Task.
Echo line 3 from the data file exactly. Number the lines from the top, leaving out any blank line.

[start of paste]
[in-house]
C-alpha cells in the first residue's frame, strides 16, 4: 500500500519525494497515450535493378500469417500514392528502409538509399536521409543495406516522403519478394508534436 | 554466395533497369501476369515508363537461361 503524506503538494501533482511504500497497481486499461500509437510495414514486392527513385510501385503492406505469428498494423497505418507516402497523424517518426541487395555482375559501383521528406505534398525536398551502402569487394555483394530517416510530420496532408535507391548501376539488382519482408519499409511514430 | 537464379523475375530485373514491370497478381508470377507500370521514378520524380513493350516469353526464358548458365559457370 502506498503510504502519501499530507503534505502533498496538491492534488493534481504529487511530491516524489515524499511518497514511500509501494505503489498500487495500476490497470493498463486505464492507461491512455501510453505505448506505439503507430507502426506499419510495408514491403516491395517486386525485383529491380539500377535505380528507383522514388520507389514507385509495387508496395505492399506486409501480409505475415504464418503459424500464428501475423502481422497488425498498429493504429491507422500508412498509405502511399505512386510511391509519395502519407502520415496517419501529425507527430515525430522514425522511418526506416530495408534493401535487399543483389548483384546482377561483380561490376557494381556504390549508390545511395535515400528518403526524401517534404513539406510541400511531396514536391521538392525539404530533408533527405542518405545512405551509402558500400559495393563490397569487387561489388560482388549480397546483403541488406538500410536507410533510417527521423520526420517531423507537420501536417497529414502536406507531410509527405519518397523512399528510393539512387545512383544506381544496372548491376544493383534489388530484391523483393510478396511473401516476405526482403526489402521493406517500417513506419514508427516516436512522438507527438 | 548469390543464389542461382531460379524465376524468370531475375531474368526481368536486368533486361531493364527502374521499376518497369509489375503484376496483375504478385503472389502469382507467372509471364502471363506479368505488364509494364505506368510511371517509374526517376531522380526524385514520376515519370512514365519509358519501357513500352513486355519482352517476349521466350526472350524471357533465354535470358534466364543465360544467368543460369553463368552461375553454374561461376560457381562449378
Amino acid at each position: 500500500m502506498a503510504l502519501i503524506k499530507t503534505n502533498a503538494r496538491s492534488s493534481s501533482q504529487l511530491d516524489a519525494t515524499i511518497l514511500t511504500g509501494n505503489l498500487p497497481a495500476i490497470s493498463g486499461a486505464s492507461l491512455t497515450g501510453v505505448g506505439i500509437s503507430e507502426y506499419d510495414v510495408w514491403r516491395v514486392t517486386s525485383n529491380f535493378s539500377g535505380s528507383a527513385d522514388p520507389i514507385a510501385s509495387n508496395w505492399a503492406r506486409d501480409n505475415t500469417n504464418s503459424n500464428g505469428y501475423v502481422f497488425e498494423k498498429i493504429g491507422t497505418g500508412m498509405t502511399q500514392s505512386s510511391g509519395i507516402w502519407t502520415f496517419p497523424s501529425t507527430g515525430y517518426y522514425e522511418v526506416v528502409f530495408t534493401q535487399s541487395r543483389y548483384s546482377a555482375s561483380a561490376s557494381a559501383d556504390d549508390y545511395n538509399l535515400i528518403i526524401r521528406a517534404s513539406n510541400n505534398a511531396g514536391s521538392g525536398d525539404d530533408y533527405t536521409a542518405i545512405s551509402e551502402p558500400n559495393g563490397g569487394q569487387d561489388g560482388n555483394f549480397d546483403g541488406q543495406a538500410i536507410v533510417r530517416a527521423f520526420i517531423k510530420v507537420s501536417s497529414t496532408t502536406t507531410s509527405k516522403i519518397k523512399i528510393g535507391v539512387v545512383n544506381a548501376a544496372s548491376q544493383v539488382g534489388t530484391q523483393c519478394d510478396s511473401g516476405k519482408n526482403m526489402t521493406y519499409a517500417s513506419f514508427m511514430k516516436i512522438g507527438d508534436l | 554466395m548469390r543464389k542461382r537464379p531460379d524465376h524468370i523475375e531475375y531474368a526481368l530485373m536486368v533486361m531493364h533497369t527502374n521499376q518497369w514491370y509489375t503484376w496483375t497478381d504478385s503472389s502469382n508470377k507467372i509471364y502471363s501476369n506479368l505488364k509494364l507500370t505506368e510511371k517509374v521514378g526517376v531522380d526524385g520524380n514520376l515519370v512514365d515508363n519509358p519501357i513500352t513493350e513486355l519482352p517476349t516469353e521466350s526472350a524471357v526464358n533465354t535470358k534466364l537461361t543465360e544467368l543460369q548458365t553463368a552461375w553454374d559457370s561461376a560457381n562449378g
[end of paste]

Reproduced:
Amino acid at each position: 500500500m502506498a503510504l502519501i503524506k499530507t503534505n502533498a503538494r496538491s492534488s493534481s501533482q504529487l511530491d516524489a519525494t515524499i511518497l514511500t511504500g509501494n505503489l498500487p497497481a495500476i490497470s493498463g486499461a486505464s492507461l491512455t497515450g501510453v505505448g506505439i500509437s503507430e507502426y506499419d510495414v510495408w514491403r516491395v514486392t517486386s525485383n529491380f535493378s539500377g535505380s528507383a527513385d522514388p520507389i514507385a510501385s509495387n508496395w505492399a503492406r506486409d501480409n505475415t500469417n504464418s503459424n500464428g505469428y501475423v502481422f497488425e498494423k498498429i493504429g491507422t497505418g500508412m498509405t502511399q500514392s505512386s510511391g509519395i507516402w502519407t502520415f496517419p497523424s501529425t507527430g515525430y517518426y522514425e522511418v526506416v528502409f530495408t534493401q535487399s541487395r543483389y548483384s546482377a555482375s561483380a561490376s557494381a559501383d556504390d549508390y545511395n538509399l535515400i528518403i526524401r521528406a517534404s513539406n510541400n505534398a511531396g514536391s521538392g525536398d525539404d530533408y533527405t536521409a542518405i545512405s551509402e551502402p558500400n559495393g563490397g569487394q569487387d561489388g560482388n555483394f549480397d546483403g541488406q543495406a538500410i536507410v533510417r530517416a527521423f520526420i517531423k510530420v507537420s501536417s497529414t496532408t502536406t507531410s509527405k516522403i519518397k523512399i528510393g535507391v539512387v545512383n544506381a548501376a544496372s548491376q544493383v539488382g534489388t530484391q523483393c519478394d510478396s511473401g516476405k519482408n526482403m526489402t521493406y519499409a517500417s513506419f514508427m511514430k516516436i512522438g507527438d508534436l | 554466395m548469390r543464389k542461382r537464379p531460379d524465376h524468370i523475375e531475375y531474368a526481368l530485373m536486368v533486361m531493364h533497369t527502374n521499376q518497369w514491370y509489375t503484376w496483375t497478381d504478385s503472389s502469382n508470377k507467372i509471364y502471363s501476369n506479368l505488364k509494364l507500370t505506368e510511371k517509374v521514378g526517376v531522380d526524385g520524380n514520376l515519370v512514365d515508363n519509358p519501357i513500352t513493350e513486355l519482352p517476349t516469353e521466350s526472350a524471357v526464358n533465354t535470358k534466364l537461361t543465360e544467368l543460369q548458365t553463368a552461375w553454374d559457370s561461376a560457381n562449378g